I am disgusted, ashamed and so sorry for the parents and children of our soldiers and all who have been killed and injured over this lie. Maybe we can catch the president lying about oral sex then the nation will be ok about impeachment. But killing half a million people, soldiers and civilians combined (with more to come) and driving the US treasury into insolvency…hey fuggetaboutit.

  16. JfM says:

    George joins the disreputable Pantheon of Beltway shameless sell-outs, cowards and bureaucratic villains who’ve cash in on their moral failings having earlier presided over the further unraveling of our national security. He is a glib scalawag in a $400 suit and a typical running dog claiming new found redemption. Now, with CNN’s release of the condemnation by half a dozen of his former close underlings, he and his puffery are totally discredited.
    The old 1SG probably said it best: “Some people are like Slinkies . . . not really good for anything, but you still can’t help but smile when you see one tumble down the stairs.”

  17. Nicholas Weaver says:

    George Tennet, the “Alberto Gonzalez of the CIA.”
    I think the only ex Bush official who will come off looking good in the eyes of history is Richard Clark. I may think he hyped the electronic side of things too much, but he was the only ex Bush official to speak out publically BEFORE the Iraq war became grossly unpopular and an obvious loss, and Bush’s popularity plunged to Nixonian levels.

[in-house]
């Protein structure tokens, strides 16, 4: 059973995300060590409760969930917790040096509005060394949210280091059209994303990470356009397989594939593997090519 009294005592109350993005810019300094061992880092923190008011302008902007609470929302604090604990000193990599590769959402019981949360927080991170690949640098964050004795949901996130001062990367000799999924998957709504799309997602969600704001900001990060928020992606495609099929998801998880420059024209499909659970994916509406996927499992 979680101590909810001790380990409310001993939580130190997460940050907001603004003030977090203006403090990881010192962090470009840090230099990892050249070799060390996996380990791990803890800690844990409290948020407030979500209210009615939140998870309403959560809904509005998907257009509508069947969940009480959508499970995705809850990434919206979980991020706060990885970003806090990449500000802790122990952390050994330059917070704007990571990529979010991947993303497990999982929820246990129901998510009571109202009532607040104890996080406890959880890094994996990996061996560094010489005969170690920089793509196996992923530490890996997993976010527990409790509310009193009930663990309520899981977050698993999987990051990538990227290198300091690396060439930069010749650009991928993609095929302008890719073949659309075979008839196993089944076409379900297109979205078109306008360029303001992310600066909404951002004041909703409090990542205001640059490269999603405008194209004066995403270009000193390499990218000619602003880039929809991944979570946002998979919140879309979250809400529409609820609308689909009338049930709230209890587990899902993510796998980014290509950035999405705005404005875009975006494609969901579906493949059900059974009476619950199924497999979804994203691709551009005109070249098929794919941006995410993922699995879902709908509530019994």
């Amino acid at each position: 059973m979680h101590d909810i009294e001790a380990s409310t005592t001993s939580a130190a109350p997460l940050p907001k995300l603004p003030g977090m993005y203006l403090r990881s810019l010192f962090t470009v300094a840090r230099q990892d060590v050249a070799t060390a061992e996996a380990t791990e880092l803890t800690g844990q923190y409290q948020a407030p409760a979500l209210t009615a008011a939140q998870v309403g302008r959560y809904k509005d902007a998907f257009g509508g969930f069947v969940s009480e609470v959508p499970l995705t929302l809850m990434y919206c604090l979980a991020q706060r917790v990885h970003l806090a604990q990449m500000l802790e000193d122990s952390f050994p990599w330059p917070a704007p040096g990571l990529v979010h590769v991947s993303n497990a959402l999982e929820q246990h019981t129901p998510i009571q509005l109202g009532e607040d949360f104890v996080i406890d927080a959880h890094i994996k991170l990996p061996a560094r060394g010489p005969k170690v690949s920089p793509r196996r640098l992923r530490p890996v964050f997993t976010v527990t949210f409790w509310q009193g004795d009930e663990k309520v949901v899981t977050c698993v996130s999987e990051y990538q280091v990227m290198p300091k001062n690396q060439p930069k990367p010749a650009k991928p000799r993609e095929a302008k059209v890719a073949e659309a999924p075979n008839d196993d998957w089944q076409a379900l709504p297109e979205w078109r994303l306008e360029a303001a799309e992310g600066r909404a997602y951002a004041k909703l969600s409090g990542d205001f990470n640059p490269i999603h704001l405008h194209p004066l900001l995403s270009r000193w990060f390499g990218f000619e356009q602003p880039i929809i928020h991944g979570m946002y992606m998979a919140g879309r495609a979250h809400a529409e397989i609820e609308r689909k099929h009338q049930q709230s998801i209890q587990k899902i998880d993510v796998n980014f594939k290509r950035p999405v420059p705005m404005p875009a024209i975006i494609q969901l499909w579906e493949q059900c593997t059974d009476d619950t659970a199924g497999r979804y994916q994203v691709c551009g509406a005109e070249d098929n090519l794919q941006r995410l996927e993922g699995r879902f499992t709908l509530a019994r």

18. walrus says:

    Lurch doesn’t know how right he is when he mentions “Failed Children’ because something in childhood is thought to trigger Narcissistic Personality Disorder. This disease is now endemic in western government decison makers like Tenet, and it could be the end of us.
    Sufferers of this condition are prepared to work very, very hard to get into positions where they can bask in reflected power. Unfortunately their condition blinds them to certain matters and leads to rotten decison making when given complete authority.
    Read about the symptoms elsewhere on the net.
    I have been reading a book on the interrogation of Nazi war criminals prior to the Nuremburg trials.
    A psychiatrists summary of Goering was as follows: “Highly intelligent, witty, persuasive and charming (he even charmed his Russian interrogators – quite a feat). Grasping and ruthless in hunting down and destroying anyone who strayed into his imagined territory (administrative territory). It was however completely lost on Goering why he was being treated as a war criminal. When asked why he did nothing to save his friend Rohm, he didn’t understand the question, “but he was in the way” was all he said.